I've heard alot of women say they love their new breasts - & so do their husbands!!
I think my husband is actually "hoping" i will go with the bilateral (even though he isn't saying) coz i guess it will make him feel more relaxed about the chances of the cancer recurring. At the end of the day it's all about survival.
Did you have the nipples done & if so, how did that go?
Once again, thanks for you advice - I really do appreciate it...
My Dr did the nipples at stage two along with some revisions of scars and liposuction to contour the torso since I'd had a chunk removed from it (so to speak). I am SO glad I had him create the nipples! His way of doing it is to cut into the newly created breast and twist and sew and twist and sew until he got the nub the way he wanted it. It looks huge right after surgery but I had told him I wanted them to not to be noticeable and when they shrunk, which they do, they were perfect. I didn't want permanent headlights. And to later get the tattoos done for the aureola and nipple with the shading you honestly couldn't tell if you couldn't see the scars that these used to be my tummy. Amazing what they can do, really. I can only hope you like yours as much as I do mine. :)
I'm starting to feel better about all this! Your
comments & tips are all so positive!
I hope you don't mind my questions (I guess if you did you wouldn't answer them!!) as I have another one:). It's so helpful to have advice from someone that has actually been through all this! I have a friend who had a reconstruction with implants 7 years ago so she can't answer my questions as it's totally different.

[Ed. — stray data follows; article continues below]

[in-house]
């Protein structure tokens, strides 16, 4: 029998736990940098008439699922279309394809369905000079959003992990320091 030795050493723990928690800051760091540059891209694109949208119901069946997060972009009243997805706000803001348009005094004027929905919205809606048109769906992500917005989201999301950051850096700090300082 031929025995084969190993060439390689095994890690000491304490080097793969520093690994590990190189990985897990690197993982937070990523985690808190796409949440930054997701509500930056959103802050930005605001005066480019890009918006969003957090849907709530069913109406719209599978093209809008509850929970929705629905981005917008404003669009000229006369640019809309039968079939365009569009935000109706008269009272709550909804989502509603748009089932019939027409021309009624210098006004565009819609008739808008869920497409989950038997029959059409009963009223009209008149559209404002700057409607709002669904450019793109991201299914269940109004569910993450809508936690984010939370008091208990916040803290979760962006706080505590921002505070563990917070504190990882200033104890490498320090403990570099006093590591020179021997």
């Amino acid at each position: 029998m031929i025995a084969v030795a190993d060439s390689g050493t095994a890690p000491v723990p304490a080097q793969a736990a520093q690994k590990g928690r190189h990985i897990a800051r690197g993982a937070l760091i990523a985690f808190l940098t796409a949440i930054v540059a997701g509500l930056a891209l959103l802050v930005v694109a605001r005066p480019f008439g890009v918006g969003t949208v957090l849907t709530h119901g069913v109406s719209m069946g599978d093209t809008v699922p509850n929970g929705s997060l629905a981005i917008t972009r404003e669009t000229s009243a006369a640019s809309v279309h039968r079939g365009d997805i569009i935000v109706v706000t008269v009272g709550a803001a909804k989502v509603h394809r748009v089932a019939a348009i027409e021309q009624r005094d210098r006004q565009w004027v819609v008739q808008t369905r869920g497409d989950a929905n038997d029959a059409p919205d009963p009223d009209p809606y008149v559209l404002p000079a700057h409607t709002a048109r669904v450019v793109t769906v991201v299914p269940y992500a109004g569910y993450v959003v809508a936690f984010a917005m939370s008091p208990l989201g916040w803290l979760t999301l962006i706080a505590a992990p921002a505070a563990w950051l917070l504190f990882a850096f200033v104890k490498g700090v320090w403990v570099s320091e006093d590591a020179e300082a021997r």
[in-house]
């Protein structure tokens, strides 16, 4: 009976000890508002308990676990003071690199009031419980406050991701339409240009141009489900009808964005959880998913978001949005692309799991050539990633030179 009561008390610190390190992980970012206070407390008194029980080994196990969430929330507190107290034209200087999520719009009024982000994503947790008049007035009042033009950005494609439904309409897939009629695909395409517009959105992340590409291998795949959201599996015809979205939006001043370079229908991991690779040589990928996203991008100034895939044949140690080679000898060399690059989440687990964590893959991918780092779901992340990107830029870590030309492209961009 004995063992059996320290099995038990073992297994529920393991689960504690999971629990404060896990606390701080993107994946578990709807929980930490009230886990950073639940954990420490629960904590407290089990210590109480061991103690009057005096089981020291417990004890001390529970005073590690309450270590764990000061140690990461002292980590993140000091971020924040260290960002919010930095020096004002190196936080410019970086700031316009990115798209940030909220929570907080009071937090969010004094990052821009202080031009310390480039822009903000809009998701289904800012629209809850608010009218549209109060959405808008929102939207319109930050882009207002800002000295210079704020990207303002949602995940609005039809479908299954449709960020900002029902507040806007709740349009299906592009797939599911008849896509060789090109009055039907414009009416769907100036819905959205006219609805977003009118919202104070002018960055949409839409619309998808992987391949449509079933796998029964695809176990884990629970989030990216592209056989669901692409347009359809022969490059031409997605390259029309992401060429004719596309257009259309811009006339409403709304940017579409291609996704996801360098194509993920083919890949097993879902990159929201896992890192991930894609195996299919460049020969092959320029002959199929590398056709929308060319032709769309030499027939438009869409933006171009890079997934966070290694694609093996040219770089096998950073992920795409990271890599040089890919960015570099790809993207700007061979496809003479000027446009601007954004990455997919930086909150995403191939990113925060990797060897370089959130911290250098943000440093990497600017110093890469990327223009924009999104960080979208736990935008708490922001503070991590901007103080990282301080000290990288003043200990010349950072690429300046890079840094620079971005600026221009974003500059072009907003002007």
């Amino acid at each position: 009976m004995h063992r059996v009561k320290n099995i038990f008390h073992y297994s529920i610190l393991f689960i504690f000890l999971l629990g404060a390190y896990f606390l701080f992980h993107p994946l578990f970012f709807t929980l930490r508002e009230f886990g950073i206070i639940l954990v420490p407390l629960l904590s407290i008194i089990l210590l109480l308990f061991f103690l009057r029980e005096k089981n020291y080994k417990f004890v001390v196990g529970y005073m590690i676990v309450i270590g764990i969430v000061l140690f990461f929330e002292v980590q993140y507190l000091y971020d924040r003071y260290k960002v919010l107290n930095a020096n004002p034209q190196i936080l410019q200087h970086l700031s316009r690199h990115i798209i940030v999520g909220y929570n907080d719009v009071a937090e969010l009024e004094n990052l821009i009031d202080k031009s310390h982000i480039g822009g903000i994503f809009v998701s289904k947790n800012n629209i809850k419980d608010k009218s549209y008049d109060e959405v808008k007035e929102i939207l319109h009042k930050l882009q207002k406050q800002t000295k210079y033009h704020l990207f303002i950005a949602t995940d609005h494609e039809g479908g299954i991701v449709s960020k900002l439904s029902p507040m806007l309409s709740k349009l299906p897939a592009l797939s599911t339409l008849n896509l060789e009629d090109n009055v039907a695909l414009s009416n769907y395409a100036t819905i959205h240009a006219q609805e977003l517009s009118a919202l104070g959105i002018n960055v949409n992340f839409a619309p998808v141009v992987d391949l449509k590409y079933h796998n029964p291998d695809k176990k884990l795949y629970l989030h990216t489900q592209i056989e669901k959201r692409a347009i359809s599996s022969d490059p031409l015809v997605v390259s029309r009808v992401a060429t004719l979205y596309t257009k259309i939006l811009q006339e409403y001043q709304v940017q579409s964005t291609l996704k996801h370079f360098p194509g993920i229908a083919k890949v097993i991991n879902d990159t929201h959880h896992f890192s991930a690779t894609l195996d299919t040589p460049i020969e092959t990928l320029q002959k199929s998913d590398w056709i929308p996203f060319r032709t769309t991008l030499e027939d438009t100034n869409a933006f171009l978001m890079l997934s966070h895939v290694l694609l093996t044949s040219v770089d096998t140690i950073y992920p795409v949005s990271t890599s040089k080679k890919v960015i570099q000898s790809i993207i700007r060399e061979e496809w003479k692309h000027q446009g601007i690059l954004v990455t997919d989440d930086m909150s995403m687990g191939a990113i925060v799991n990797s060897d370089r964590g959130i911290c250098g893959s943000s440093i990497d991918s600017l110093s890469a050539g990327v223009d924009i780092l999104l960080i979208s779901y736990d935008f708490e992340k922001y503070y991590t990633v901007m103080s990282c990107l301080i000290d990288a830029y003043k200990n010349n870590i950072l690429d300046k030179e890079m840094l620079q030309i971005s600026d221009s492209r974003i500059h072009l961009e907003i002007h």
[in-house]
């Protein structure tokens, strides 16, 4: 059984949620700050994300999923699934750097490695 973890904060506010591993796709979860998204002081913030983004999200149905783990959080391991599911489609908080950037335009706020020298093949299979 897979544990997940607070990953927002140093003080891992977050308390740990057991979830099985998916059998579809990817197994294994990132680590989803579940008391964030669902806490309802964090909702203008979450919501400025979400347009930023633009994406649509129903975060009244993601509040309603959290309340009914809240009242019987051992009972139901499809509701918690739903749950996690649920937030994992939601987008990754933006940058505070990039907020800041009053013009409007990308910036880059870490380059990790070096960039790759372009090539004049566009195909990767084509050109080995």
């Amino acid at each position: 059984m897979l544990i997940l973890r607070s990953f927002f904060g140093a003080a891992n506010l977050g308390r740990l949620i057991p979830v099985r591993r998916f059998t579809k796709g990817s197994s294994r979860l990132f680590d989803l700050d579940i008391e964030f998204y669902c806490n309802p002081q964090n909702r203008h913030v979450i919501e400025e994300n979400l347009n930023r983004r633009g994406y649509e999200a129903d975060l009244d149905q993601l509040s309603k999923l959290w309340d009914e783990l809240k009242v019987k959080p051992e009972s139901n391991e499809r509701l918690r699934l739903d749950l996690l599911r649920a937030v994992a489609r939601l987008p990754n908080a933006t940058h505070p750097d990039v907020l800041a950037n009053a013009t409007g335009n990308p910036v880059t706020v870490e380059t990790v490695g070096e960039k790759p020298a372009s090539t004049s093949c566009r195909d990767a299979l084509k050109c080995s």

What size were your breasts before the recon & what size are they now? Also, did you have a large or small amount of stomach fat?
Thanks again - x
I went from a large C to a double D. I believe that's because my hubby made a smart alec reply to my Doc to make them BIG. They could have been used as a chin rest LOL
If I tell you they made them smaller at stage two surgery would you believe me? :) The beauty of this type of reconstruction is that if I gain or lose weight so will my breasts so I will always be proportioned in size in relation to the rest of my body.
Though I never considered asking for a size I did have the belly to make these as I was about 40 lbs over weight and I tend to carry the weight in the middle. As I went into surgery with only one breast I had them remove the second one as well so that when they did my reconstruction they were a matched set when I came out.
I also had Doctors who are experts in harvesting tissue to use. You can see some of their work at breastcenter.com. I'm sure you saw work your physicians have done too. This surgery can be frightening to some in advance of it but for me I was excited to get it done and really am thrilled with my results especially considering what I went in with and what I came out with.